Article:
Observations/musings: Usually at the Badlands I’m taking in the landscape. This time I also focused on the animals a lot more than usual.

Mood: excited about the trip

Learned something new: received a description of metal casting today


Day 10 Tuesday, May 22

We got up a little after 4 am to record the dawn chorus, slept a little longer and then made our way back to the campground for breakfast. After that we meandered back though the park with a stop to say a very quiet hello to some bighorn sheep posing next to the road. Obviously a trip to the Badlands wouldn’t be complete without a visit to Wall Drug, where the surreal aspect of the place was taken to the next level by the raining cottonwood seeds. On the way home I did some landscape gazing, audiobook listening, contemplating and napping.



That night the guest speaker for The Friends of Lakeside Lab Science Seminar Series was Connie Mutel and she presented a very informative lecture called “A World of Change:  Land Transformation and Climate Change in Iowa.” One big takeaway for me was learning that since prairie grasses have very deep roots, with fewer prairies we have more soil erosion, water contamination and flooding. Another was that climate change was being written about in the 1800’s!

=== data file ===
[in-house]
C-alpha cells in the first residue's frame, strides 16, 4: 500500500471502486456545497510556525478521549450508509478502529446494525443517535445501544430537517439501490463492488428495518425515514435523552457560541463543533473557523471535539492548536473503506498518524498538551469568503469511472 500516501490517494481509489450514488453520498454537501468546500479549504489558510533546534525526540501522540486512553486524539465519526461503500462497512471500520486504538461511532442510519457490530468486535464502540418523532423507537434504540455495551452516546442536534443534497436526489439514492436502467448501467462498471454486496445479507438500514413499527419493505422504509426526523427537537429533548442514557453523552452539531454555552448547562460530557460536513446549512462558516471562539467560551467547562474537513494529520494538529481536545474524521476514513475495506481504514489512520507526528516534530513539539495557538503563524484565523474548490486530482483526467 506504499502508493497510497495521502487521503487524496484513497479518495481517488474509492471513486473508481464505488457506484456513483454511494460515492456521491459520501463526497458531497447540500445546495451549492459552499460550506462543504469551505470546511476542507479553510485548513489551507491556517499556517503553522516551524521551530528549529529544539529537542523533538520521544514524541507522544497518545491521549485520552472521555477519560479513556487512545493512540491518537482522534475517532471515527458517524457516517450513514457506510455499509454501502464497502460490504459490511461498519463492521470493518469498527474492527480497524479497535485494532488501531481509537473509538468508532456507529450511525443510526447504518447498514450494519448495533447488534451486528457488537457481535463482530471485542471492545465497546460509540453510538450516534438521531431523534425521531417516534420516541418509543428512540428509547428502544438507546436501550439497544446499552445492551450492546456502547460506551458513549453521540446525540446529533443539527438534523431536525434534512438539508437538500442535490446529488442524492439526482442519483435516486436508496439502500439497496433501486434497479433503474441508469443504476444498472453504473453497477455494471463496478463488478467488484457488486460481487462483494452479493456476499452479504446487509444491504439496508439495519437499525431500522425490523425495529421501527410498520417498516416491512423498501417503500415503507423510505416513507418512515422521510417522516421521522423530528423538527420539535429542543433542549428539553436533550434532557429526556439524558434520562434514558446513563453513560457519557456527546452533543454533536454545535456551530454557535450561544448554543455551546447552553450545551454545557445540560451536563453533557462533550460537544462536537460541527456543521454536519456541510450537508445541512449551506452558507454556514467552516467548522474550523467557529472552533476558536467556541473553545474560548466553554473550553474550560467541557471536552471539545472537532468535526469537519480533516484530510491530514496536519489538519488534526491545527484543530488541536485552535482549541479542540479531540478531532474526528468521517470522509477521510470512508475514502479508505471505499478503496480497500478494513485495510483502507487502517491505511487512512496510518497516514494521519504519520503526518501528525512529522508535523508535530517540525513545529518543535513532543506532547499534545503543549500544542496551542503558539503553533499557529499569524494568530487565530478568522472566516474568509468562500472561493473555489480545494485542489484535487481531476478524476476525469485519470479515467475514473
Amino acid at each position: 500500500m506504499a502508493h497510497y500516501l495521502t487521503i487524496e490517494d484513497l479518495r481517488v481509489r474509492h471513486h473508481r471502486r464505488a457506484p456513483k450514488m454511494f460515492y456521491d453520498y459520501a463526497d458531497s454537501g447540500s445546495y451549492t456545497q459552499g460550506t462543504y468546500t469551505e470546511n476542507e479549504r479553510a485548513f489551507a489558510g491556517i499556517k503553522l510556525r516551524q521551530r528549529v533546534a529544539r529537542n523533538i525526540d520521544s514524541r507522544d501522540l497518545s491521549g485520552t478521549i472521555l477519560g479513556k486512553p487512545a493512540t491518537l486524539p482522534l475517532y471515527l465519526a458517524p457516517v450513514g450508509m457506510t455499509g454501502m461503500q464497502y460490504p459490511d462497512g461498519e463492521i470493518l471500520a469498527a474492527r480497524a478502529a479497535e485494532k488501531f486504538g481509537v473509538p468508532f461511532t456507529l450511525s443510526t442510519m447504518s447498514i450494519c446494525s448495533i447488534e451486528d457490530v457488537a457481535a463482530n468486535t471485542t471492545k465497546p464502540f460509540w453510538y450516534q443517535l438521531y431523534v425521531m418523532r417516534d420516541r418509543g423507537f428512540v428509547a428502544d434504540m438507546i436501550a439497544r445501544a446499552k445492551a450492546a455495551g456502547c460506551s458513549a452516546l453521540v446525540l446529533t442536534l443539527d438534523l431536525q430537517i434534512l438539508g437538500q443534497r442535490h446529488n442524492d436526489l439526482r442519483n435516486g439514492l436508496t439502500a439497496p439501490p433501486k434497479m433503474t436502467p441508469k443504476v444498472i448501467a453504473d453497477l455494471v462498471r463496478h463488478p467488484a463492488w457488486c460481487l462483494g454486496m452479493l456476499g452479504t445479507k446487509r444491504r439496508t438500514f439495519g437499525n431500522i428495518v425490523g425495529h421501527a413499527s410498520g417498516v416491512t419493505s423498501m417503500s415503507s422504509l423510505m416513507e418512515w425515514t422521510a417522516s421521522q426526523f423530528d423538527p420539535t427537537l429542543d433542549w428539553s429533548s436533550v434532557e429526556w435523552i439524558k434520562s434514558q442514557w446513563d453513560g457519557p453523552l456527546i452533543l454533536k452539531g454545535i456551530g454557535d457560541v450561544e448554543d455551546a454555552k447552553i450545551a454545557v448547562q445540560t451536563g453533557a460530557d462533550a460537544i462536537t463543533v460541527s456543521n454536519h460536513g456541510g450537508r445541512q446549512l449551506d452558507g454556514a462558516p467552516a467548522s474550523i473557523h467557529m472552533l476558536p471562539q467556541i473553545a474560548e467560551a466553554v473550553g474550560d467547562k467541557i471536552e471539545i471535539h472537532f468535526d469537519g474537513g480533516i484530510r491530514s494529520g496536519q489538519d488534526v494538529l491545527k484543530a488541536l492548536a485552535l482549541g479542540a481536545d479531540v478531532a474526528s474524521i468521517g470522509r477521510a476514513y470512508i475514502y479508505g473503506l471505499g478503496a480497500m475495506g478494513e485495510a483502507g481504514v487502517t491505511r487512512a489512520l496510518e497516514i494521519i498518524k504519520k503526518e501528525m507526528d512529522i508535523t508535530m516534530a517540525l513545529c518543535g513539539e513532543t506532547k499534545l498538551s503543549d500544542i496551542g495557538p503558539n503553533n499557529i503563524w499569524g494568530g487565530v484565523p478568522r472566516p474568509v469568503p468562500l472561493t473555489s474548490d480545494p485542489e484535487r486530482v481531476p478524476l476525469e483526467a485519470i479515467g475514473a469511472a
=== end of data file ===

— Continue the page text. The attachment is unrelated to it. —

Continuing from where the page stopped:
Observations/musings: really took in the change in the landscape and the skyscape from South Dakota back to Iowa, thinking about the varied visibility of distance in different parts of the country

Mood: went through a lot as sleep was intermittent last night-sluggish to excited to thoughtful

Learned something new: So many things today with a van full of knowledgeable people. Highlights included understanding how the Badlands were made, hearing about depositional vs. erosional landscape and rock composition differences.


Day 11 Wednesday, May 23